An inquiry into the problematic of perjury, or lying, and forgiveness from one of the most influential philosophers of the twentieth century.
“One only ever asks forgiveness for what is unforgivable.” From this contradiction begins Perjury and Pardon,
a two-year series of seminars given by Jacques Derrida at the École des hautes études en sciences sociales in Paris in the late 1990s. In these sessions, Derrida focuses on the philosophical, ethical, juridical, and political stakes of the concept of responsibility. His primary goal is to develop what he calls a “problematic of lying” by studying diverse forms of betrayal: infidelity, denial, false testimony, perjury, unkept promises, desecration, sacrilege, and blasphemy.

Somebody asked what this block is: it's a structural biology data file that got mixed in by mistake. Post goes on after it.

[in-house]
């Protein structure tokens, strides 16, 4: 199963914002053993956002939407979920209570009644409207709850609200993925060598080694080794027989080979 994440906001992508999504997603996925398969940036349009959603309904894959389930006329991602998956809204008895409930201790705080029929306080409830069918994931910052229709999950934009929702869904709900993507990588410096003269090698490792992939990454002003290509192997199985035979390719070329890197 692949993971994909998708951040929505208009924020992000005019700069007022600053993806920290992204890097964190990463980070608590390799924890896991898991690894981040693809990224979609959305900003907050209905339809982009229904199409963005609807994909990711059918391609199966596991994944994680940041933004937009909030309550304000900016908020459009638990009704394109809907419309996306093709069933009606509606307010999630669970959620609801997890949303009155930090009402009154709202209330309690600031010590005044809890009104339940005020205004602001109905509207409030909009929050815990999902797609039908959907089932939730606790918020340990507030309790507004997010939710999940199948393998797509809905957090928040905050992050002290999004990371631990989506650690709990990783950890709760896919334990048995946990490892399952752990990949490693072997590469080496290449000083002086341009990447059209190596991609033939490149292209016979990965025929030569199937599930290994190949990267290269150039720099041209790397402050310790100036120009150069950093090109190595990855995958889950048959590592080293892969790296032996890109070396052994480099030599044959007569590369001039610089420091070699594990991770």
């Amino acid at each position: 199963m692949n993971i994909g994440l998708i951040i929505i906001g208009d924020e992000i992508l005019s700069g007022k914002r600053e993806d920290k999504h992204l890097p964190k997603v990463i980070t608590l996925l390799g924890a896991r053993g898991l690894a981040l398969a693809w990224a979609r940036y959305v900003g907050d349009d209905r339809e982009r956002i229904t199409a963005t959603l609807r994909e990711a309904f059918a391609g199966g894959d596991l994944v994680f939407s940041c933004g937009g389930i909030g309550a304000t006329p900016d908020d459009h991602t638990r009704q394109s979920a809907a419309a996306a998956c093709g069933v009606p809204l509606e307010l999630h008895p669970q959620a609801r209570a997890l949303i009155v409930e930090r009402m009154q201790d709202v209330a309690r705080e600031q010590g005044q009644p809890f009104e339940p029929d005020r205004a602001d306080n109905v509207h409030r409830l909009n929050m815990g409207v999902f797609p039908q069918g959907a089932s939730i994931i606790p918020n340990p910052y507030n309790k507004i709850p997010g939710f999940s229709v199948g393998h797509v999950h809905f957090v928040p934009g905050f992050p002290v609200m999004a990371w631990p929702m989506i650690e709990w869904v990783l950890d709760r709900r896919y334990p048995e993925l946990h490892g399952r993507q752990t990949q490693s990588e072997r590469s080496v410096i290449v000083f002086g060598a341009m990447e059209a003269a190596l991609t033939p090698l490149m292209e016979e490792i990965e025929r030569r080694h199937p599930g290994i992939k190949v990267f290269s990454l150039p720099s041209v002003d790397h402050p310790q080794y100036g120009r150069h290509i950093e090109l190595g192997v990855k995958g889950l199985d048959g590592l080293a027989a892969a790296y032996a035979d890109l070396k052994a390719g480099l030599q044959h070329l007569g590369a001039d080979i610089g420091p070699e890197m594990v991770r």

Although forgiveness is a notion inherited from multiple traditions, the process of forgiveness eludes those traditions, disturbing the categories of knowledge, sense, history, and law that attempt to circumscribe it. Derrida insists on the unconditionality of forgiveness and shows how its complex temporality destabilizes all ideas of presence and even of subjecthood. For Derrida, forgiveness cannot be reduced to repentance, punishment, retribution, or salvation, and it is inseparable from, and haunted by, the notion of perjury. Through close readings of Kant, Kierkegaard, Shakespeare, Plato, Jankélévitch, Baudelaire, and Kafka, as well as biblical texts, Derrida explores diverse notions of the “evil” or malignancy of lying while developing a complex account of forgiveness across different traditions.